Gödel's proof

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Gödel's proof

[′gərd·əlz ′prüf]
(mathematics)
Any formal arithmetical system is incomplete in the sense that, given any consistent set of arithmetical axioms, there are true statements in the resulting arithmetical system that cannot be derived from these axioms.
McGraw-Hill Dictionary of Scientific & Technical Terms, 6E, Copyright © 2003 by The McGraw-Hill Companies, Inc.
References in periodicals archive ?
"It was like fooling a kid into eating his vegetables," Professor Rosenhouse said in a telephone interview, adding, "Raymond took something like Godel's incompleteness theorems and used a string of logic puzzles as a device for presenting them."
Once students have mastered Hardy's version of the proof (Hardy, 1941; Padula, 2006) together with Arianrhod's (2003) highly explanatory version, and perhaps, the proof of the existence of an infinity of prime numbers (Padula, 2003), Hardy's (1941) other example of an 'elegant' proof, they can progress to more difficult proofs such as: Godel's incompleteness theorems (Padula, 2011) and the story of the solving of Fermat's last theorem (Singh, 2005).
Could it be that Godel's incompleteness theorems go beyond mere analogy and are a sign of the limitations of even our theological (conceptual) beliefs about God?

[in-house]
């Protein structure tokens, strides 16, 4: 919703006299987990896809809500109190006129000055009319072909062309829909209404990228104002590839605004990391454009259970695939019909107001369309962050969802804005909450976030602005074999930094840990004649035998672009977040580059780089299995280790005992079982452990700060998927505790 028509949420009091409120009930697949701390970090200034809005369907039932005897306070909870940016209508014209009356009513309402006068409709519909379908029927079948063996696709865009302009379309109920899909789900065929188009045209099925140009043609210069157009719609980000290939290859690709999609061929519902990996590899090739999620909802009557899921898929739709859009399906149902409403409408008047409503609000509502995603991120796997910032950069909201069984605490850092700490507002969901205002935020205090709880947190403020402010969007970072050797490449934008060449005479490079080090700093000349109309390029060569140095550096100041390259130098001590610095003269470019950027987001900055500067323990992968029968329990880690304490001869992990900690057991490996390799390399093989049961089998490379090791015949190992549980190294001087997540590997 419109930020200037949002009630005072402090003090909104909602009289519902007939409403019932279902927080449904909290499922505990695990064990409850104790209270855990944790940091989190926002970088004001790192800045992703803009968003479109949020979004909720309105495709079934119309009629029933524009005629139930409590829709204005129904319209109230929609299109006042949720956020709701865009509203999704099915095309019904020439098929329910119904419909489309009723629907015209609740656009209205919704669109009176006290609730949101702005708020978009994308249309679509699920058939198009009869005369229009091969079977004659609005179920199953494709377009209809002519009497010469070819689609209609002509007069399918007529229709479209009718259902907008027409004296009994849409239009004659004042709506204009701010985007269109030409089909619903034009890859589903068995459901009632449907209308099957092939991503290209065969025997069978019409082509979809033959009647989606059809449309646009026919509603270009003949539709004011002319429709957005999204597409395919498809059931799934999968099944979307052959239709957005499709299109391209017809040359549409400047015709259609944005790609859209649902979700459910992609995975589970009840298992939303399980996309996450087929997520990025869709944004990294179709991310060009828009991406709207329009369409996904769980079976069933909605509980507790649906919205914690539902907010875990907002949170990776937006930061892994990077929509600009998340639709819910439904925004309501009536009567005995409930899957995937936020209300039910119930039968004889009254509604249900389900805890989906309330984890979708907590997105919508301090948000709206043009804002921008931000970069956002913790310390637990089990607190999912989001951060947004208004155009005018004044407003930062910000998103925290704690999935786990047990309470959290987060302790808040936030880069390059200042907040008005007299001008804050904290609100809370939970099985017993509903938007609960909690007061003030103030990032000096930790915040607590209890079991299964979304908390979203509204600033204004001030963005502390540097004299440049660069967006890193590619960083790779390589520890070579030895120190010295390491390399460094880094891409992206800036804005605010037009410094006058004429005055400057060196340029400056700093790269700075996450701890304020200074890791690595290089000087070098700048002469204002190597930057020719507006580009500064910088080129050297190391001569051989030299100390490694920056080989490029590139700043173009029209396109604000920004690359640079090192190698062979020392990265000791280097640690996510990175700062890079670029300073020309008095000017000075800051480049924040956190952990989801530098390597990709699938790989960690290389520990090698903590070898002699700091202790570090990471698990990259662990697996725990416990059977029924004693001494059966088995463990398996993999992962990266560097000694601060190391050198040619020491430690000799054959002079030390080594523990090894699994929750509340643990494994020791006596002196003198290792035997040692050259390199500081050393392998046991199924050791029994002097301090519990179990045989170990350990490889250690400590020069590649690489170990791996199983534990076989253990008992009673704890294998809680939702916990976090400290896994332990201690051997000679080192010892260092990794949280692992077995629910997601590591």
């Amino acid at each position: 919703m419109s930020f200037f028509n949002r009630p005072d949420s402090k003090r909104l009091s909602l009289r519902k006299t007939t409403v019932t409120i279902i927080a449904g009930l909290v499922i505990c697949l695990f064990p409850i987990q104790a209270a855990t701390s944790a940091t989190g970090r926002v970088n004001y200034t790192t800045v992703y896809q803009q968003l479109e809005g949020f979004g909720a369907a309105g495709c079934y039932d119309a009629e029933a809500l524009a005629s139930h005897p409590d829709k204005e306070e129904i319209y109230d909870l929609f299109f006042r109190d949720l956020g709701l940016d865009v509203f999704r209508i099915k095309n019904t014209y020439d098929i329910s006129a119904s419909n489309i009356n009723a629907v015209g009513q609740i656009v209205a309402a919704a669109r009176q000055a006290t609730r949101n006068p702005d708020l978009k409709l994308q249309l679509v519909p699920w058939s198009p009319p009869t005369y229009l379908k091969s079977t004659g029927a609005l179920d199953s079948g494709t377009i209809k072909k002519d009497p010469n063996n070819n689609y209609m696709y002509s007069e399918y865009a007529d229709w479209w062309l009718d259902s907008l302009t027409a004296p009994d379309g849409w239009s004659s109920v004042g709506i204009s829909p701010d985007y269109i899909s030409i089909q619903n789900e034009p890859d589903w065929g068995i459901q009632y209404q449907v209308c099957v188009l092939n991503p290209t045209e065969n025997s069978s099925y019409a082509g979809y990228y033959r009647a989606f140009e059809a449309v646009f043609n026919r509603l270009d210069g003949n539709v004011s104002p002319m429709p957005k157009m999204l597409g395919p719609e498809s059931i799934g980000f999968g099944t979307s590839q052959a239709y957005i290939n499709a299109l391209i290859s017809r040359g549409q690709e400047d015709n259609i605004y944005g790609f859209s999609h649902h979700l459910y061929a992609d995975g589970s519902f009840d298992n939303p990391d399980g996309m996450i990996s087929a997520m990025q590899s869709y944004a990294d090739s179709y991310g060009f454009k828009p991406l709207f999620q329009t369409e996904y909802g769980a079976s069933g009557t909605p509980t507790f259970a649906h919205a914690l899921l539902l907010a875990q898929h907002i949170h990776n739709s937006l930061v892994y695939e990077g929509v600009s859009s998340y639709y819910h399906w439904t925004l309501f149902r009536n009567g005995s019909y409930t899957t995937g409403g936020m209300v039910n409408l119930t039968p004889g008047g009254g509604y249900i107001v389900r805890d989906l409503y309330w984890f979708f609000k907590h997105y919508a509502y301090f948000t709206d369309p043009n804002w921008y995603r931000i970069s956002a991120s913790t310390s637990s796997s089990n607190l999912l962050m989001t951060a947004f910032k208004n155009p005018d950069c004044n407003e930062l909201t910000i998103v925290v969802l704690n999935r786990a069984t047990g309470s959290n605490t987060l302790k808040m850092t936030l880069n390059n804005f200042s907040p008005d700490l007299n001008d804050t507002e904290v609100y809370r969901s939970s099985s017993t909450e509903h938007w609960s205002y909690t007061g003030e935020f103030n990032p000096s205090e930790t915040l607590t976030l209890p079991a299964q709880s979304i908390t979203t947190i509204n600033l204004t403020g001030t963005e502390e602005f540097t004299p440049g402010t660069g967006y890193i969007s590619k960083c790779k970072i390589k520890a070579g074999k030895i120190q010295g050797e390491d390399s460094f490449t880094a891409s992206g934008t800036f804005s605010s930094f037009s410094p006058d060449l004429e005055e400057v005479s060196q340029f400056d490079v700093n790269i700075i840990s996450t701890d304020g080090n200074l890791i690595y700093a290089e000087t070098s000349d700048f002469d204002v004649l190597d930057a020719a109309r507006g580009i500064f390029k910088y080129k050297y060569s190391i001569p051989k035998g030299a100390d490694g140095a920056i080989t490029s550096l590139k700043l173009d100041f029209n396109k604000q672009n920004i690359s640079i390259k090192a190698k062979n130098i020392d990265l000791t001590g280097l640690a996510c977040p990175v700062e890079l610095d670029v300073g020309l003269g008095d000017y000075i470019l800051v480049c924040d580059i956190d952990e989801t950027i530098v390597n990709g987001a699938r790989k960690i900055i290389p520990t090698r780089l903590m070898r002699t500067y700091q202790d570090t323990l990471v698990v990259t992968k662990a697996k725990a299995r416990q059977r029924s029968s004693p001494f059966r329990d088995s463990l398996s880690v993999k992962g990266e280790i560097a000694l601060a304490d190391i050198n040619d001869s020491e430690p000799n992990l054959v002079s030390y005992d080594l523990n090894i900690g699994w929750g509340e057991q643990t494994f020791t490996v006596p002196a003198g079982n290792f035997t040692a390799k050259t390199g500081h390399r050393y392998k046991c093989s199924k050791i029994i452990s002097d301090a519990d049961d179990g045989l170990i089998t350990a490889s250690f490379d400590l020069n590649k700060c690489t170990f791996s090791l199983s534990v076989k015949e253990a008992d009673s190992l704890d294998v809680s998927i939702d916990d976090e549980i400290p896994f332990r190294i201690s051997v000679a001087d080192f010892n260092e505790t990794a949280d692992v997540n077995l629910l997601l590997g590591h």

--, 1992, Godel's Incompleteness Theorems, Oxford University Press, Nueva York.
(13) In particular, Godel's incompleteness theorems stated that formal languages defining natural numbers have inherent limitations as their own proof systems.
Further, from a technical perspective, by appealing to infinitary formal systems to which Godel's incompleteness theorems do not apply, neo-formalists clearly overcome Godelian worries.
Let us now turn to Godel's incompleteness Theorems. These, of course, have been held to have all kinds of problematic or unpalatable consequences.
programs which recognize theorems) in that the former do not seem to be limited by Godel's incompleteness theorems whereas the latter do seem to be thus limited.
(24) We may point out that in Niebergall and Schirn 2002 we argue that a weak version of Hilbert's finitist metamathematics of the 1920s is compatible with Godel's Incompleteness Theorems by using only what are clearly natural provability predicates.